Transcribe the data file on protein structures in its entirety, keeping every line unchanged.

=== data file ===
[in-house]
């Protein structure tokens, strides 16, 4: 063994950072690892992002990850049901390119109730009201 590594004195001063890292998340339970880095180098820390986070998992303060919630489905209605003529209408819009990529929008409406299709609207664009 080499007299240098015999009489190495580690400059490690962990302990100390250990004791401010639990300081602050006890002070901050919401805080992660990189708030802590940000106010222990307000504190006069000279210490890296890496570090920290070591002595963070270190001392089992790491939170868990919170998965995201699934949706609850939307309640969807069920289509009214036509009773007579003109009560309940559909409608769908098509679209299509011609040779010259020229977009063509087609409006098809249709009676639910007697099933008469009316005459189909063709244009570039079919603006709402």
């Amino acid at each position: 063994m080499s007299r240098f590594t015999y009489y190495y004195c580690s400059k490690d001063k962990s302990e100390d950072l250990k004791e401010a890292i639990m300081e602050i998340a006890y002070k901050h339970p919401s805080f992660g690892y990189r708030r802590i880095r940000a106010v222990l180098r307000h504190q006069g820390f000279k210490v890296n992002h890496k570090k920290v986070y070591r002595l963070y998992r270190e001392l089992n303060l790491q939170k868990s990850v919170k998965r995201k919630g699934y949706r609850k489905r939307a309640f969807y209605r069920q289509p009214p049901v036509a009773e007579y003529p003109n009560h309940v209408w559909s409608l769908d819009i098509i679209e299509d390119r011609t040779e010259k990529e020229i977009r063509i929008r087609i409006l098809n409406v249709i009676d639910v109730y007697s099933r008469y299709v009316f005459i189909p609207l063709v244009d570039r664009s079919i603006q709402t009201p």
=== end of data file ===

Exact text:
[in-house]
């Protein structure tokens, strides 16, 4: 063994950072690892992002990850049901390119109730009201 590594004195001063890292998340339970880095180098820390986070998992303060919630489905209605003529209408819009990529929008409406299709609207664009 080499007299240098015999009489190495580690400059490690962990302990100390250990004791401010639990300081602050006890002070901050919401805080992660990189708030802590940000106010222990307000504190006069000279210490890296890496570090920290070591002595963070270190001392089992790491939170868990919170998965995201699934949706609850939307309640969807069920289509009214036509009773007579003109009560309940559909409608769908098509679209299509011609040779010259020229977009063509087609409006098809249709009676639910007697099933008469009316005459189909063709244009570039079919603006709402």
């Amino acid at each position: 063994m080499s007299r240098f590594t015999y009489y190495y004195c580690s400059k490690d001063k962990s302990e100390d950072l250990k004791e401010a890292i639990m300081e602050i998340a006890y002070k901050h339970p919401s805080f992660g690892y990189r708030r802590i880095r940000a106010v222990l180098r307000h504190q006069g820390f000279k210490v890296n992002h890496k570090k920290v986070y070591r002595l963070y998992r270190e001392l089992n303060l790491q939170k868990s990850v919170k998965r995201k919630g699934y949706r609850k489905r939307a309640f969807y209605r069920q289509p009214p049901v036509a009773e007579y003529p003109n009560h309940v209408w559909s409608l769908d819009i098509i679209e299509d390119r011609t040779e010259k990529e020229i977009r063509i929008r087609i409006l098809n409406v249709i009676d639910v109730y007697s099933r008469y299709v009316f005459i189909p609207l063709v244009d570039r664009s079919i603006q709402t009201p």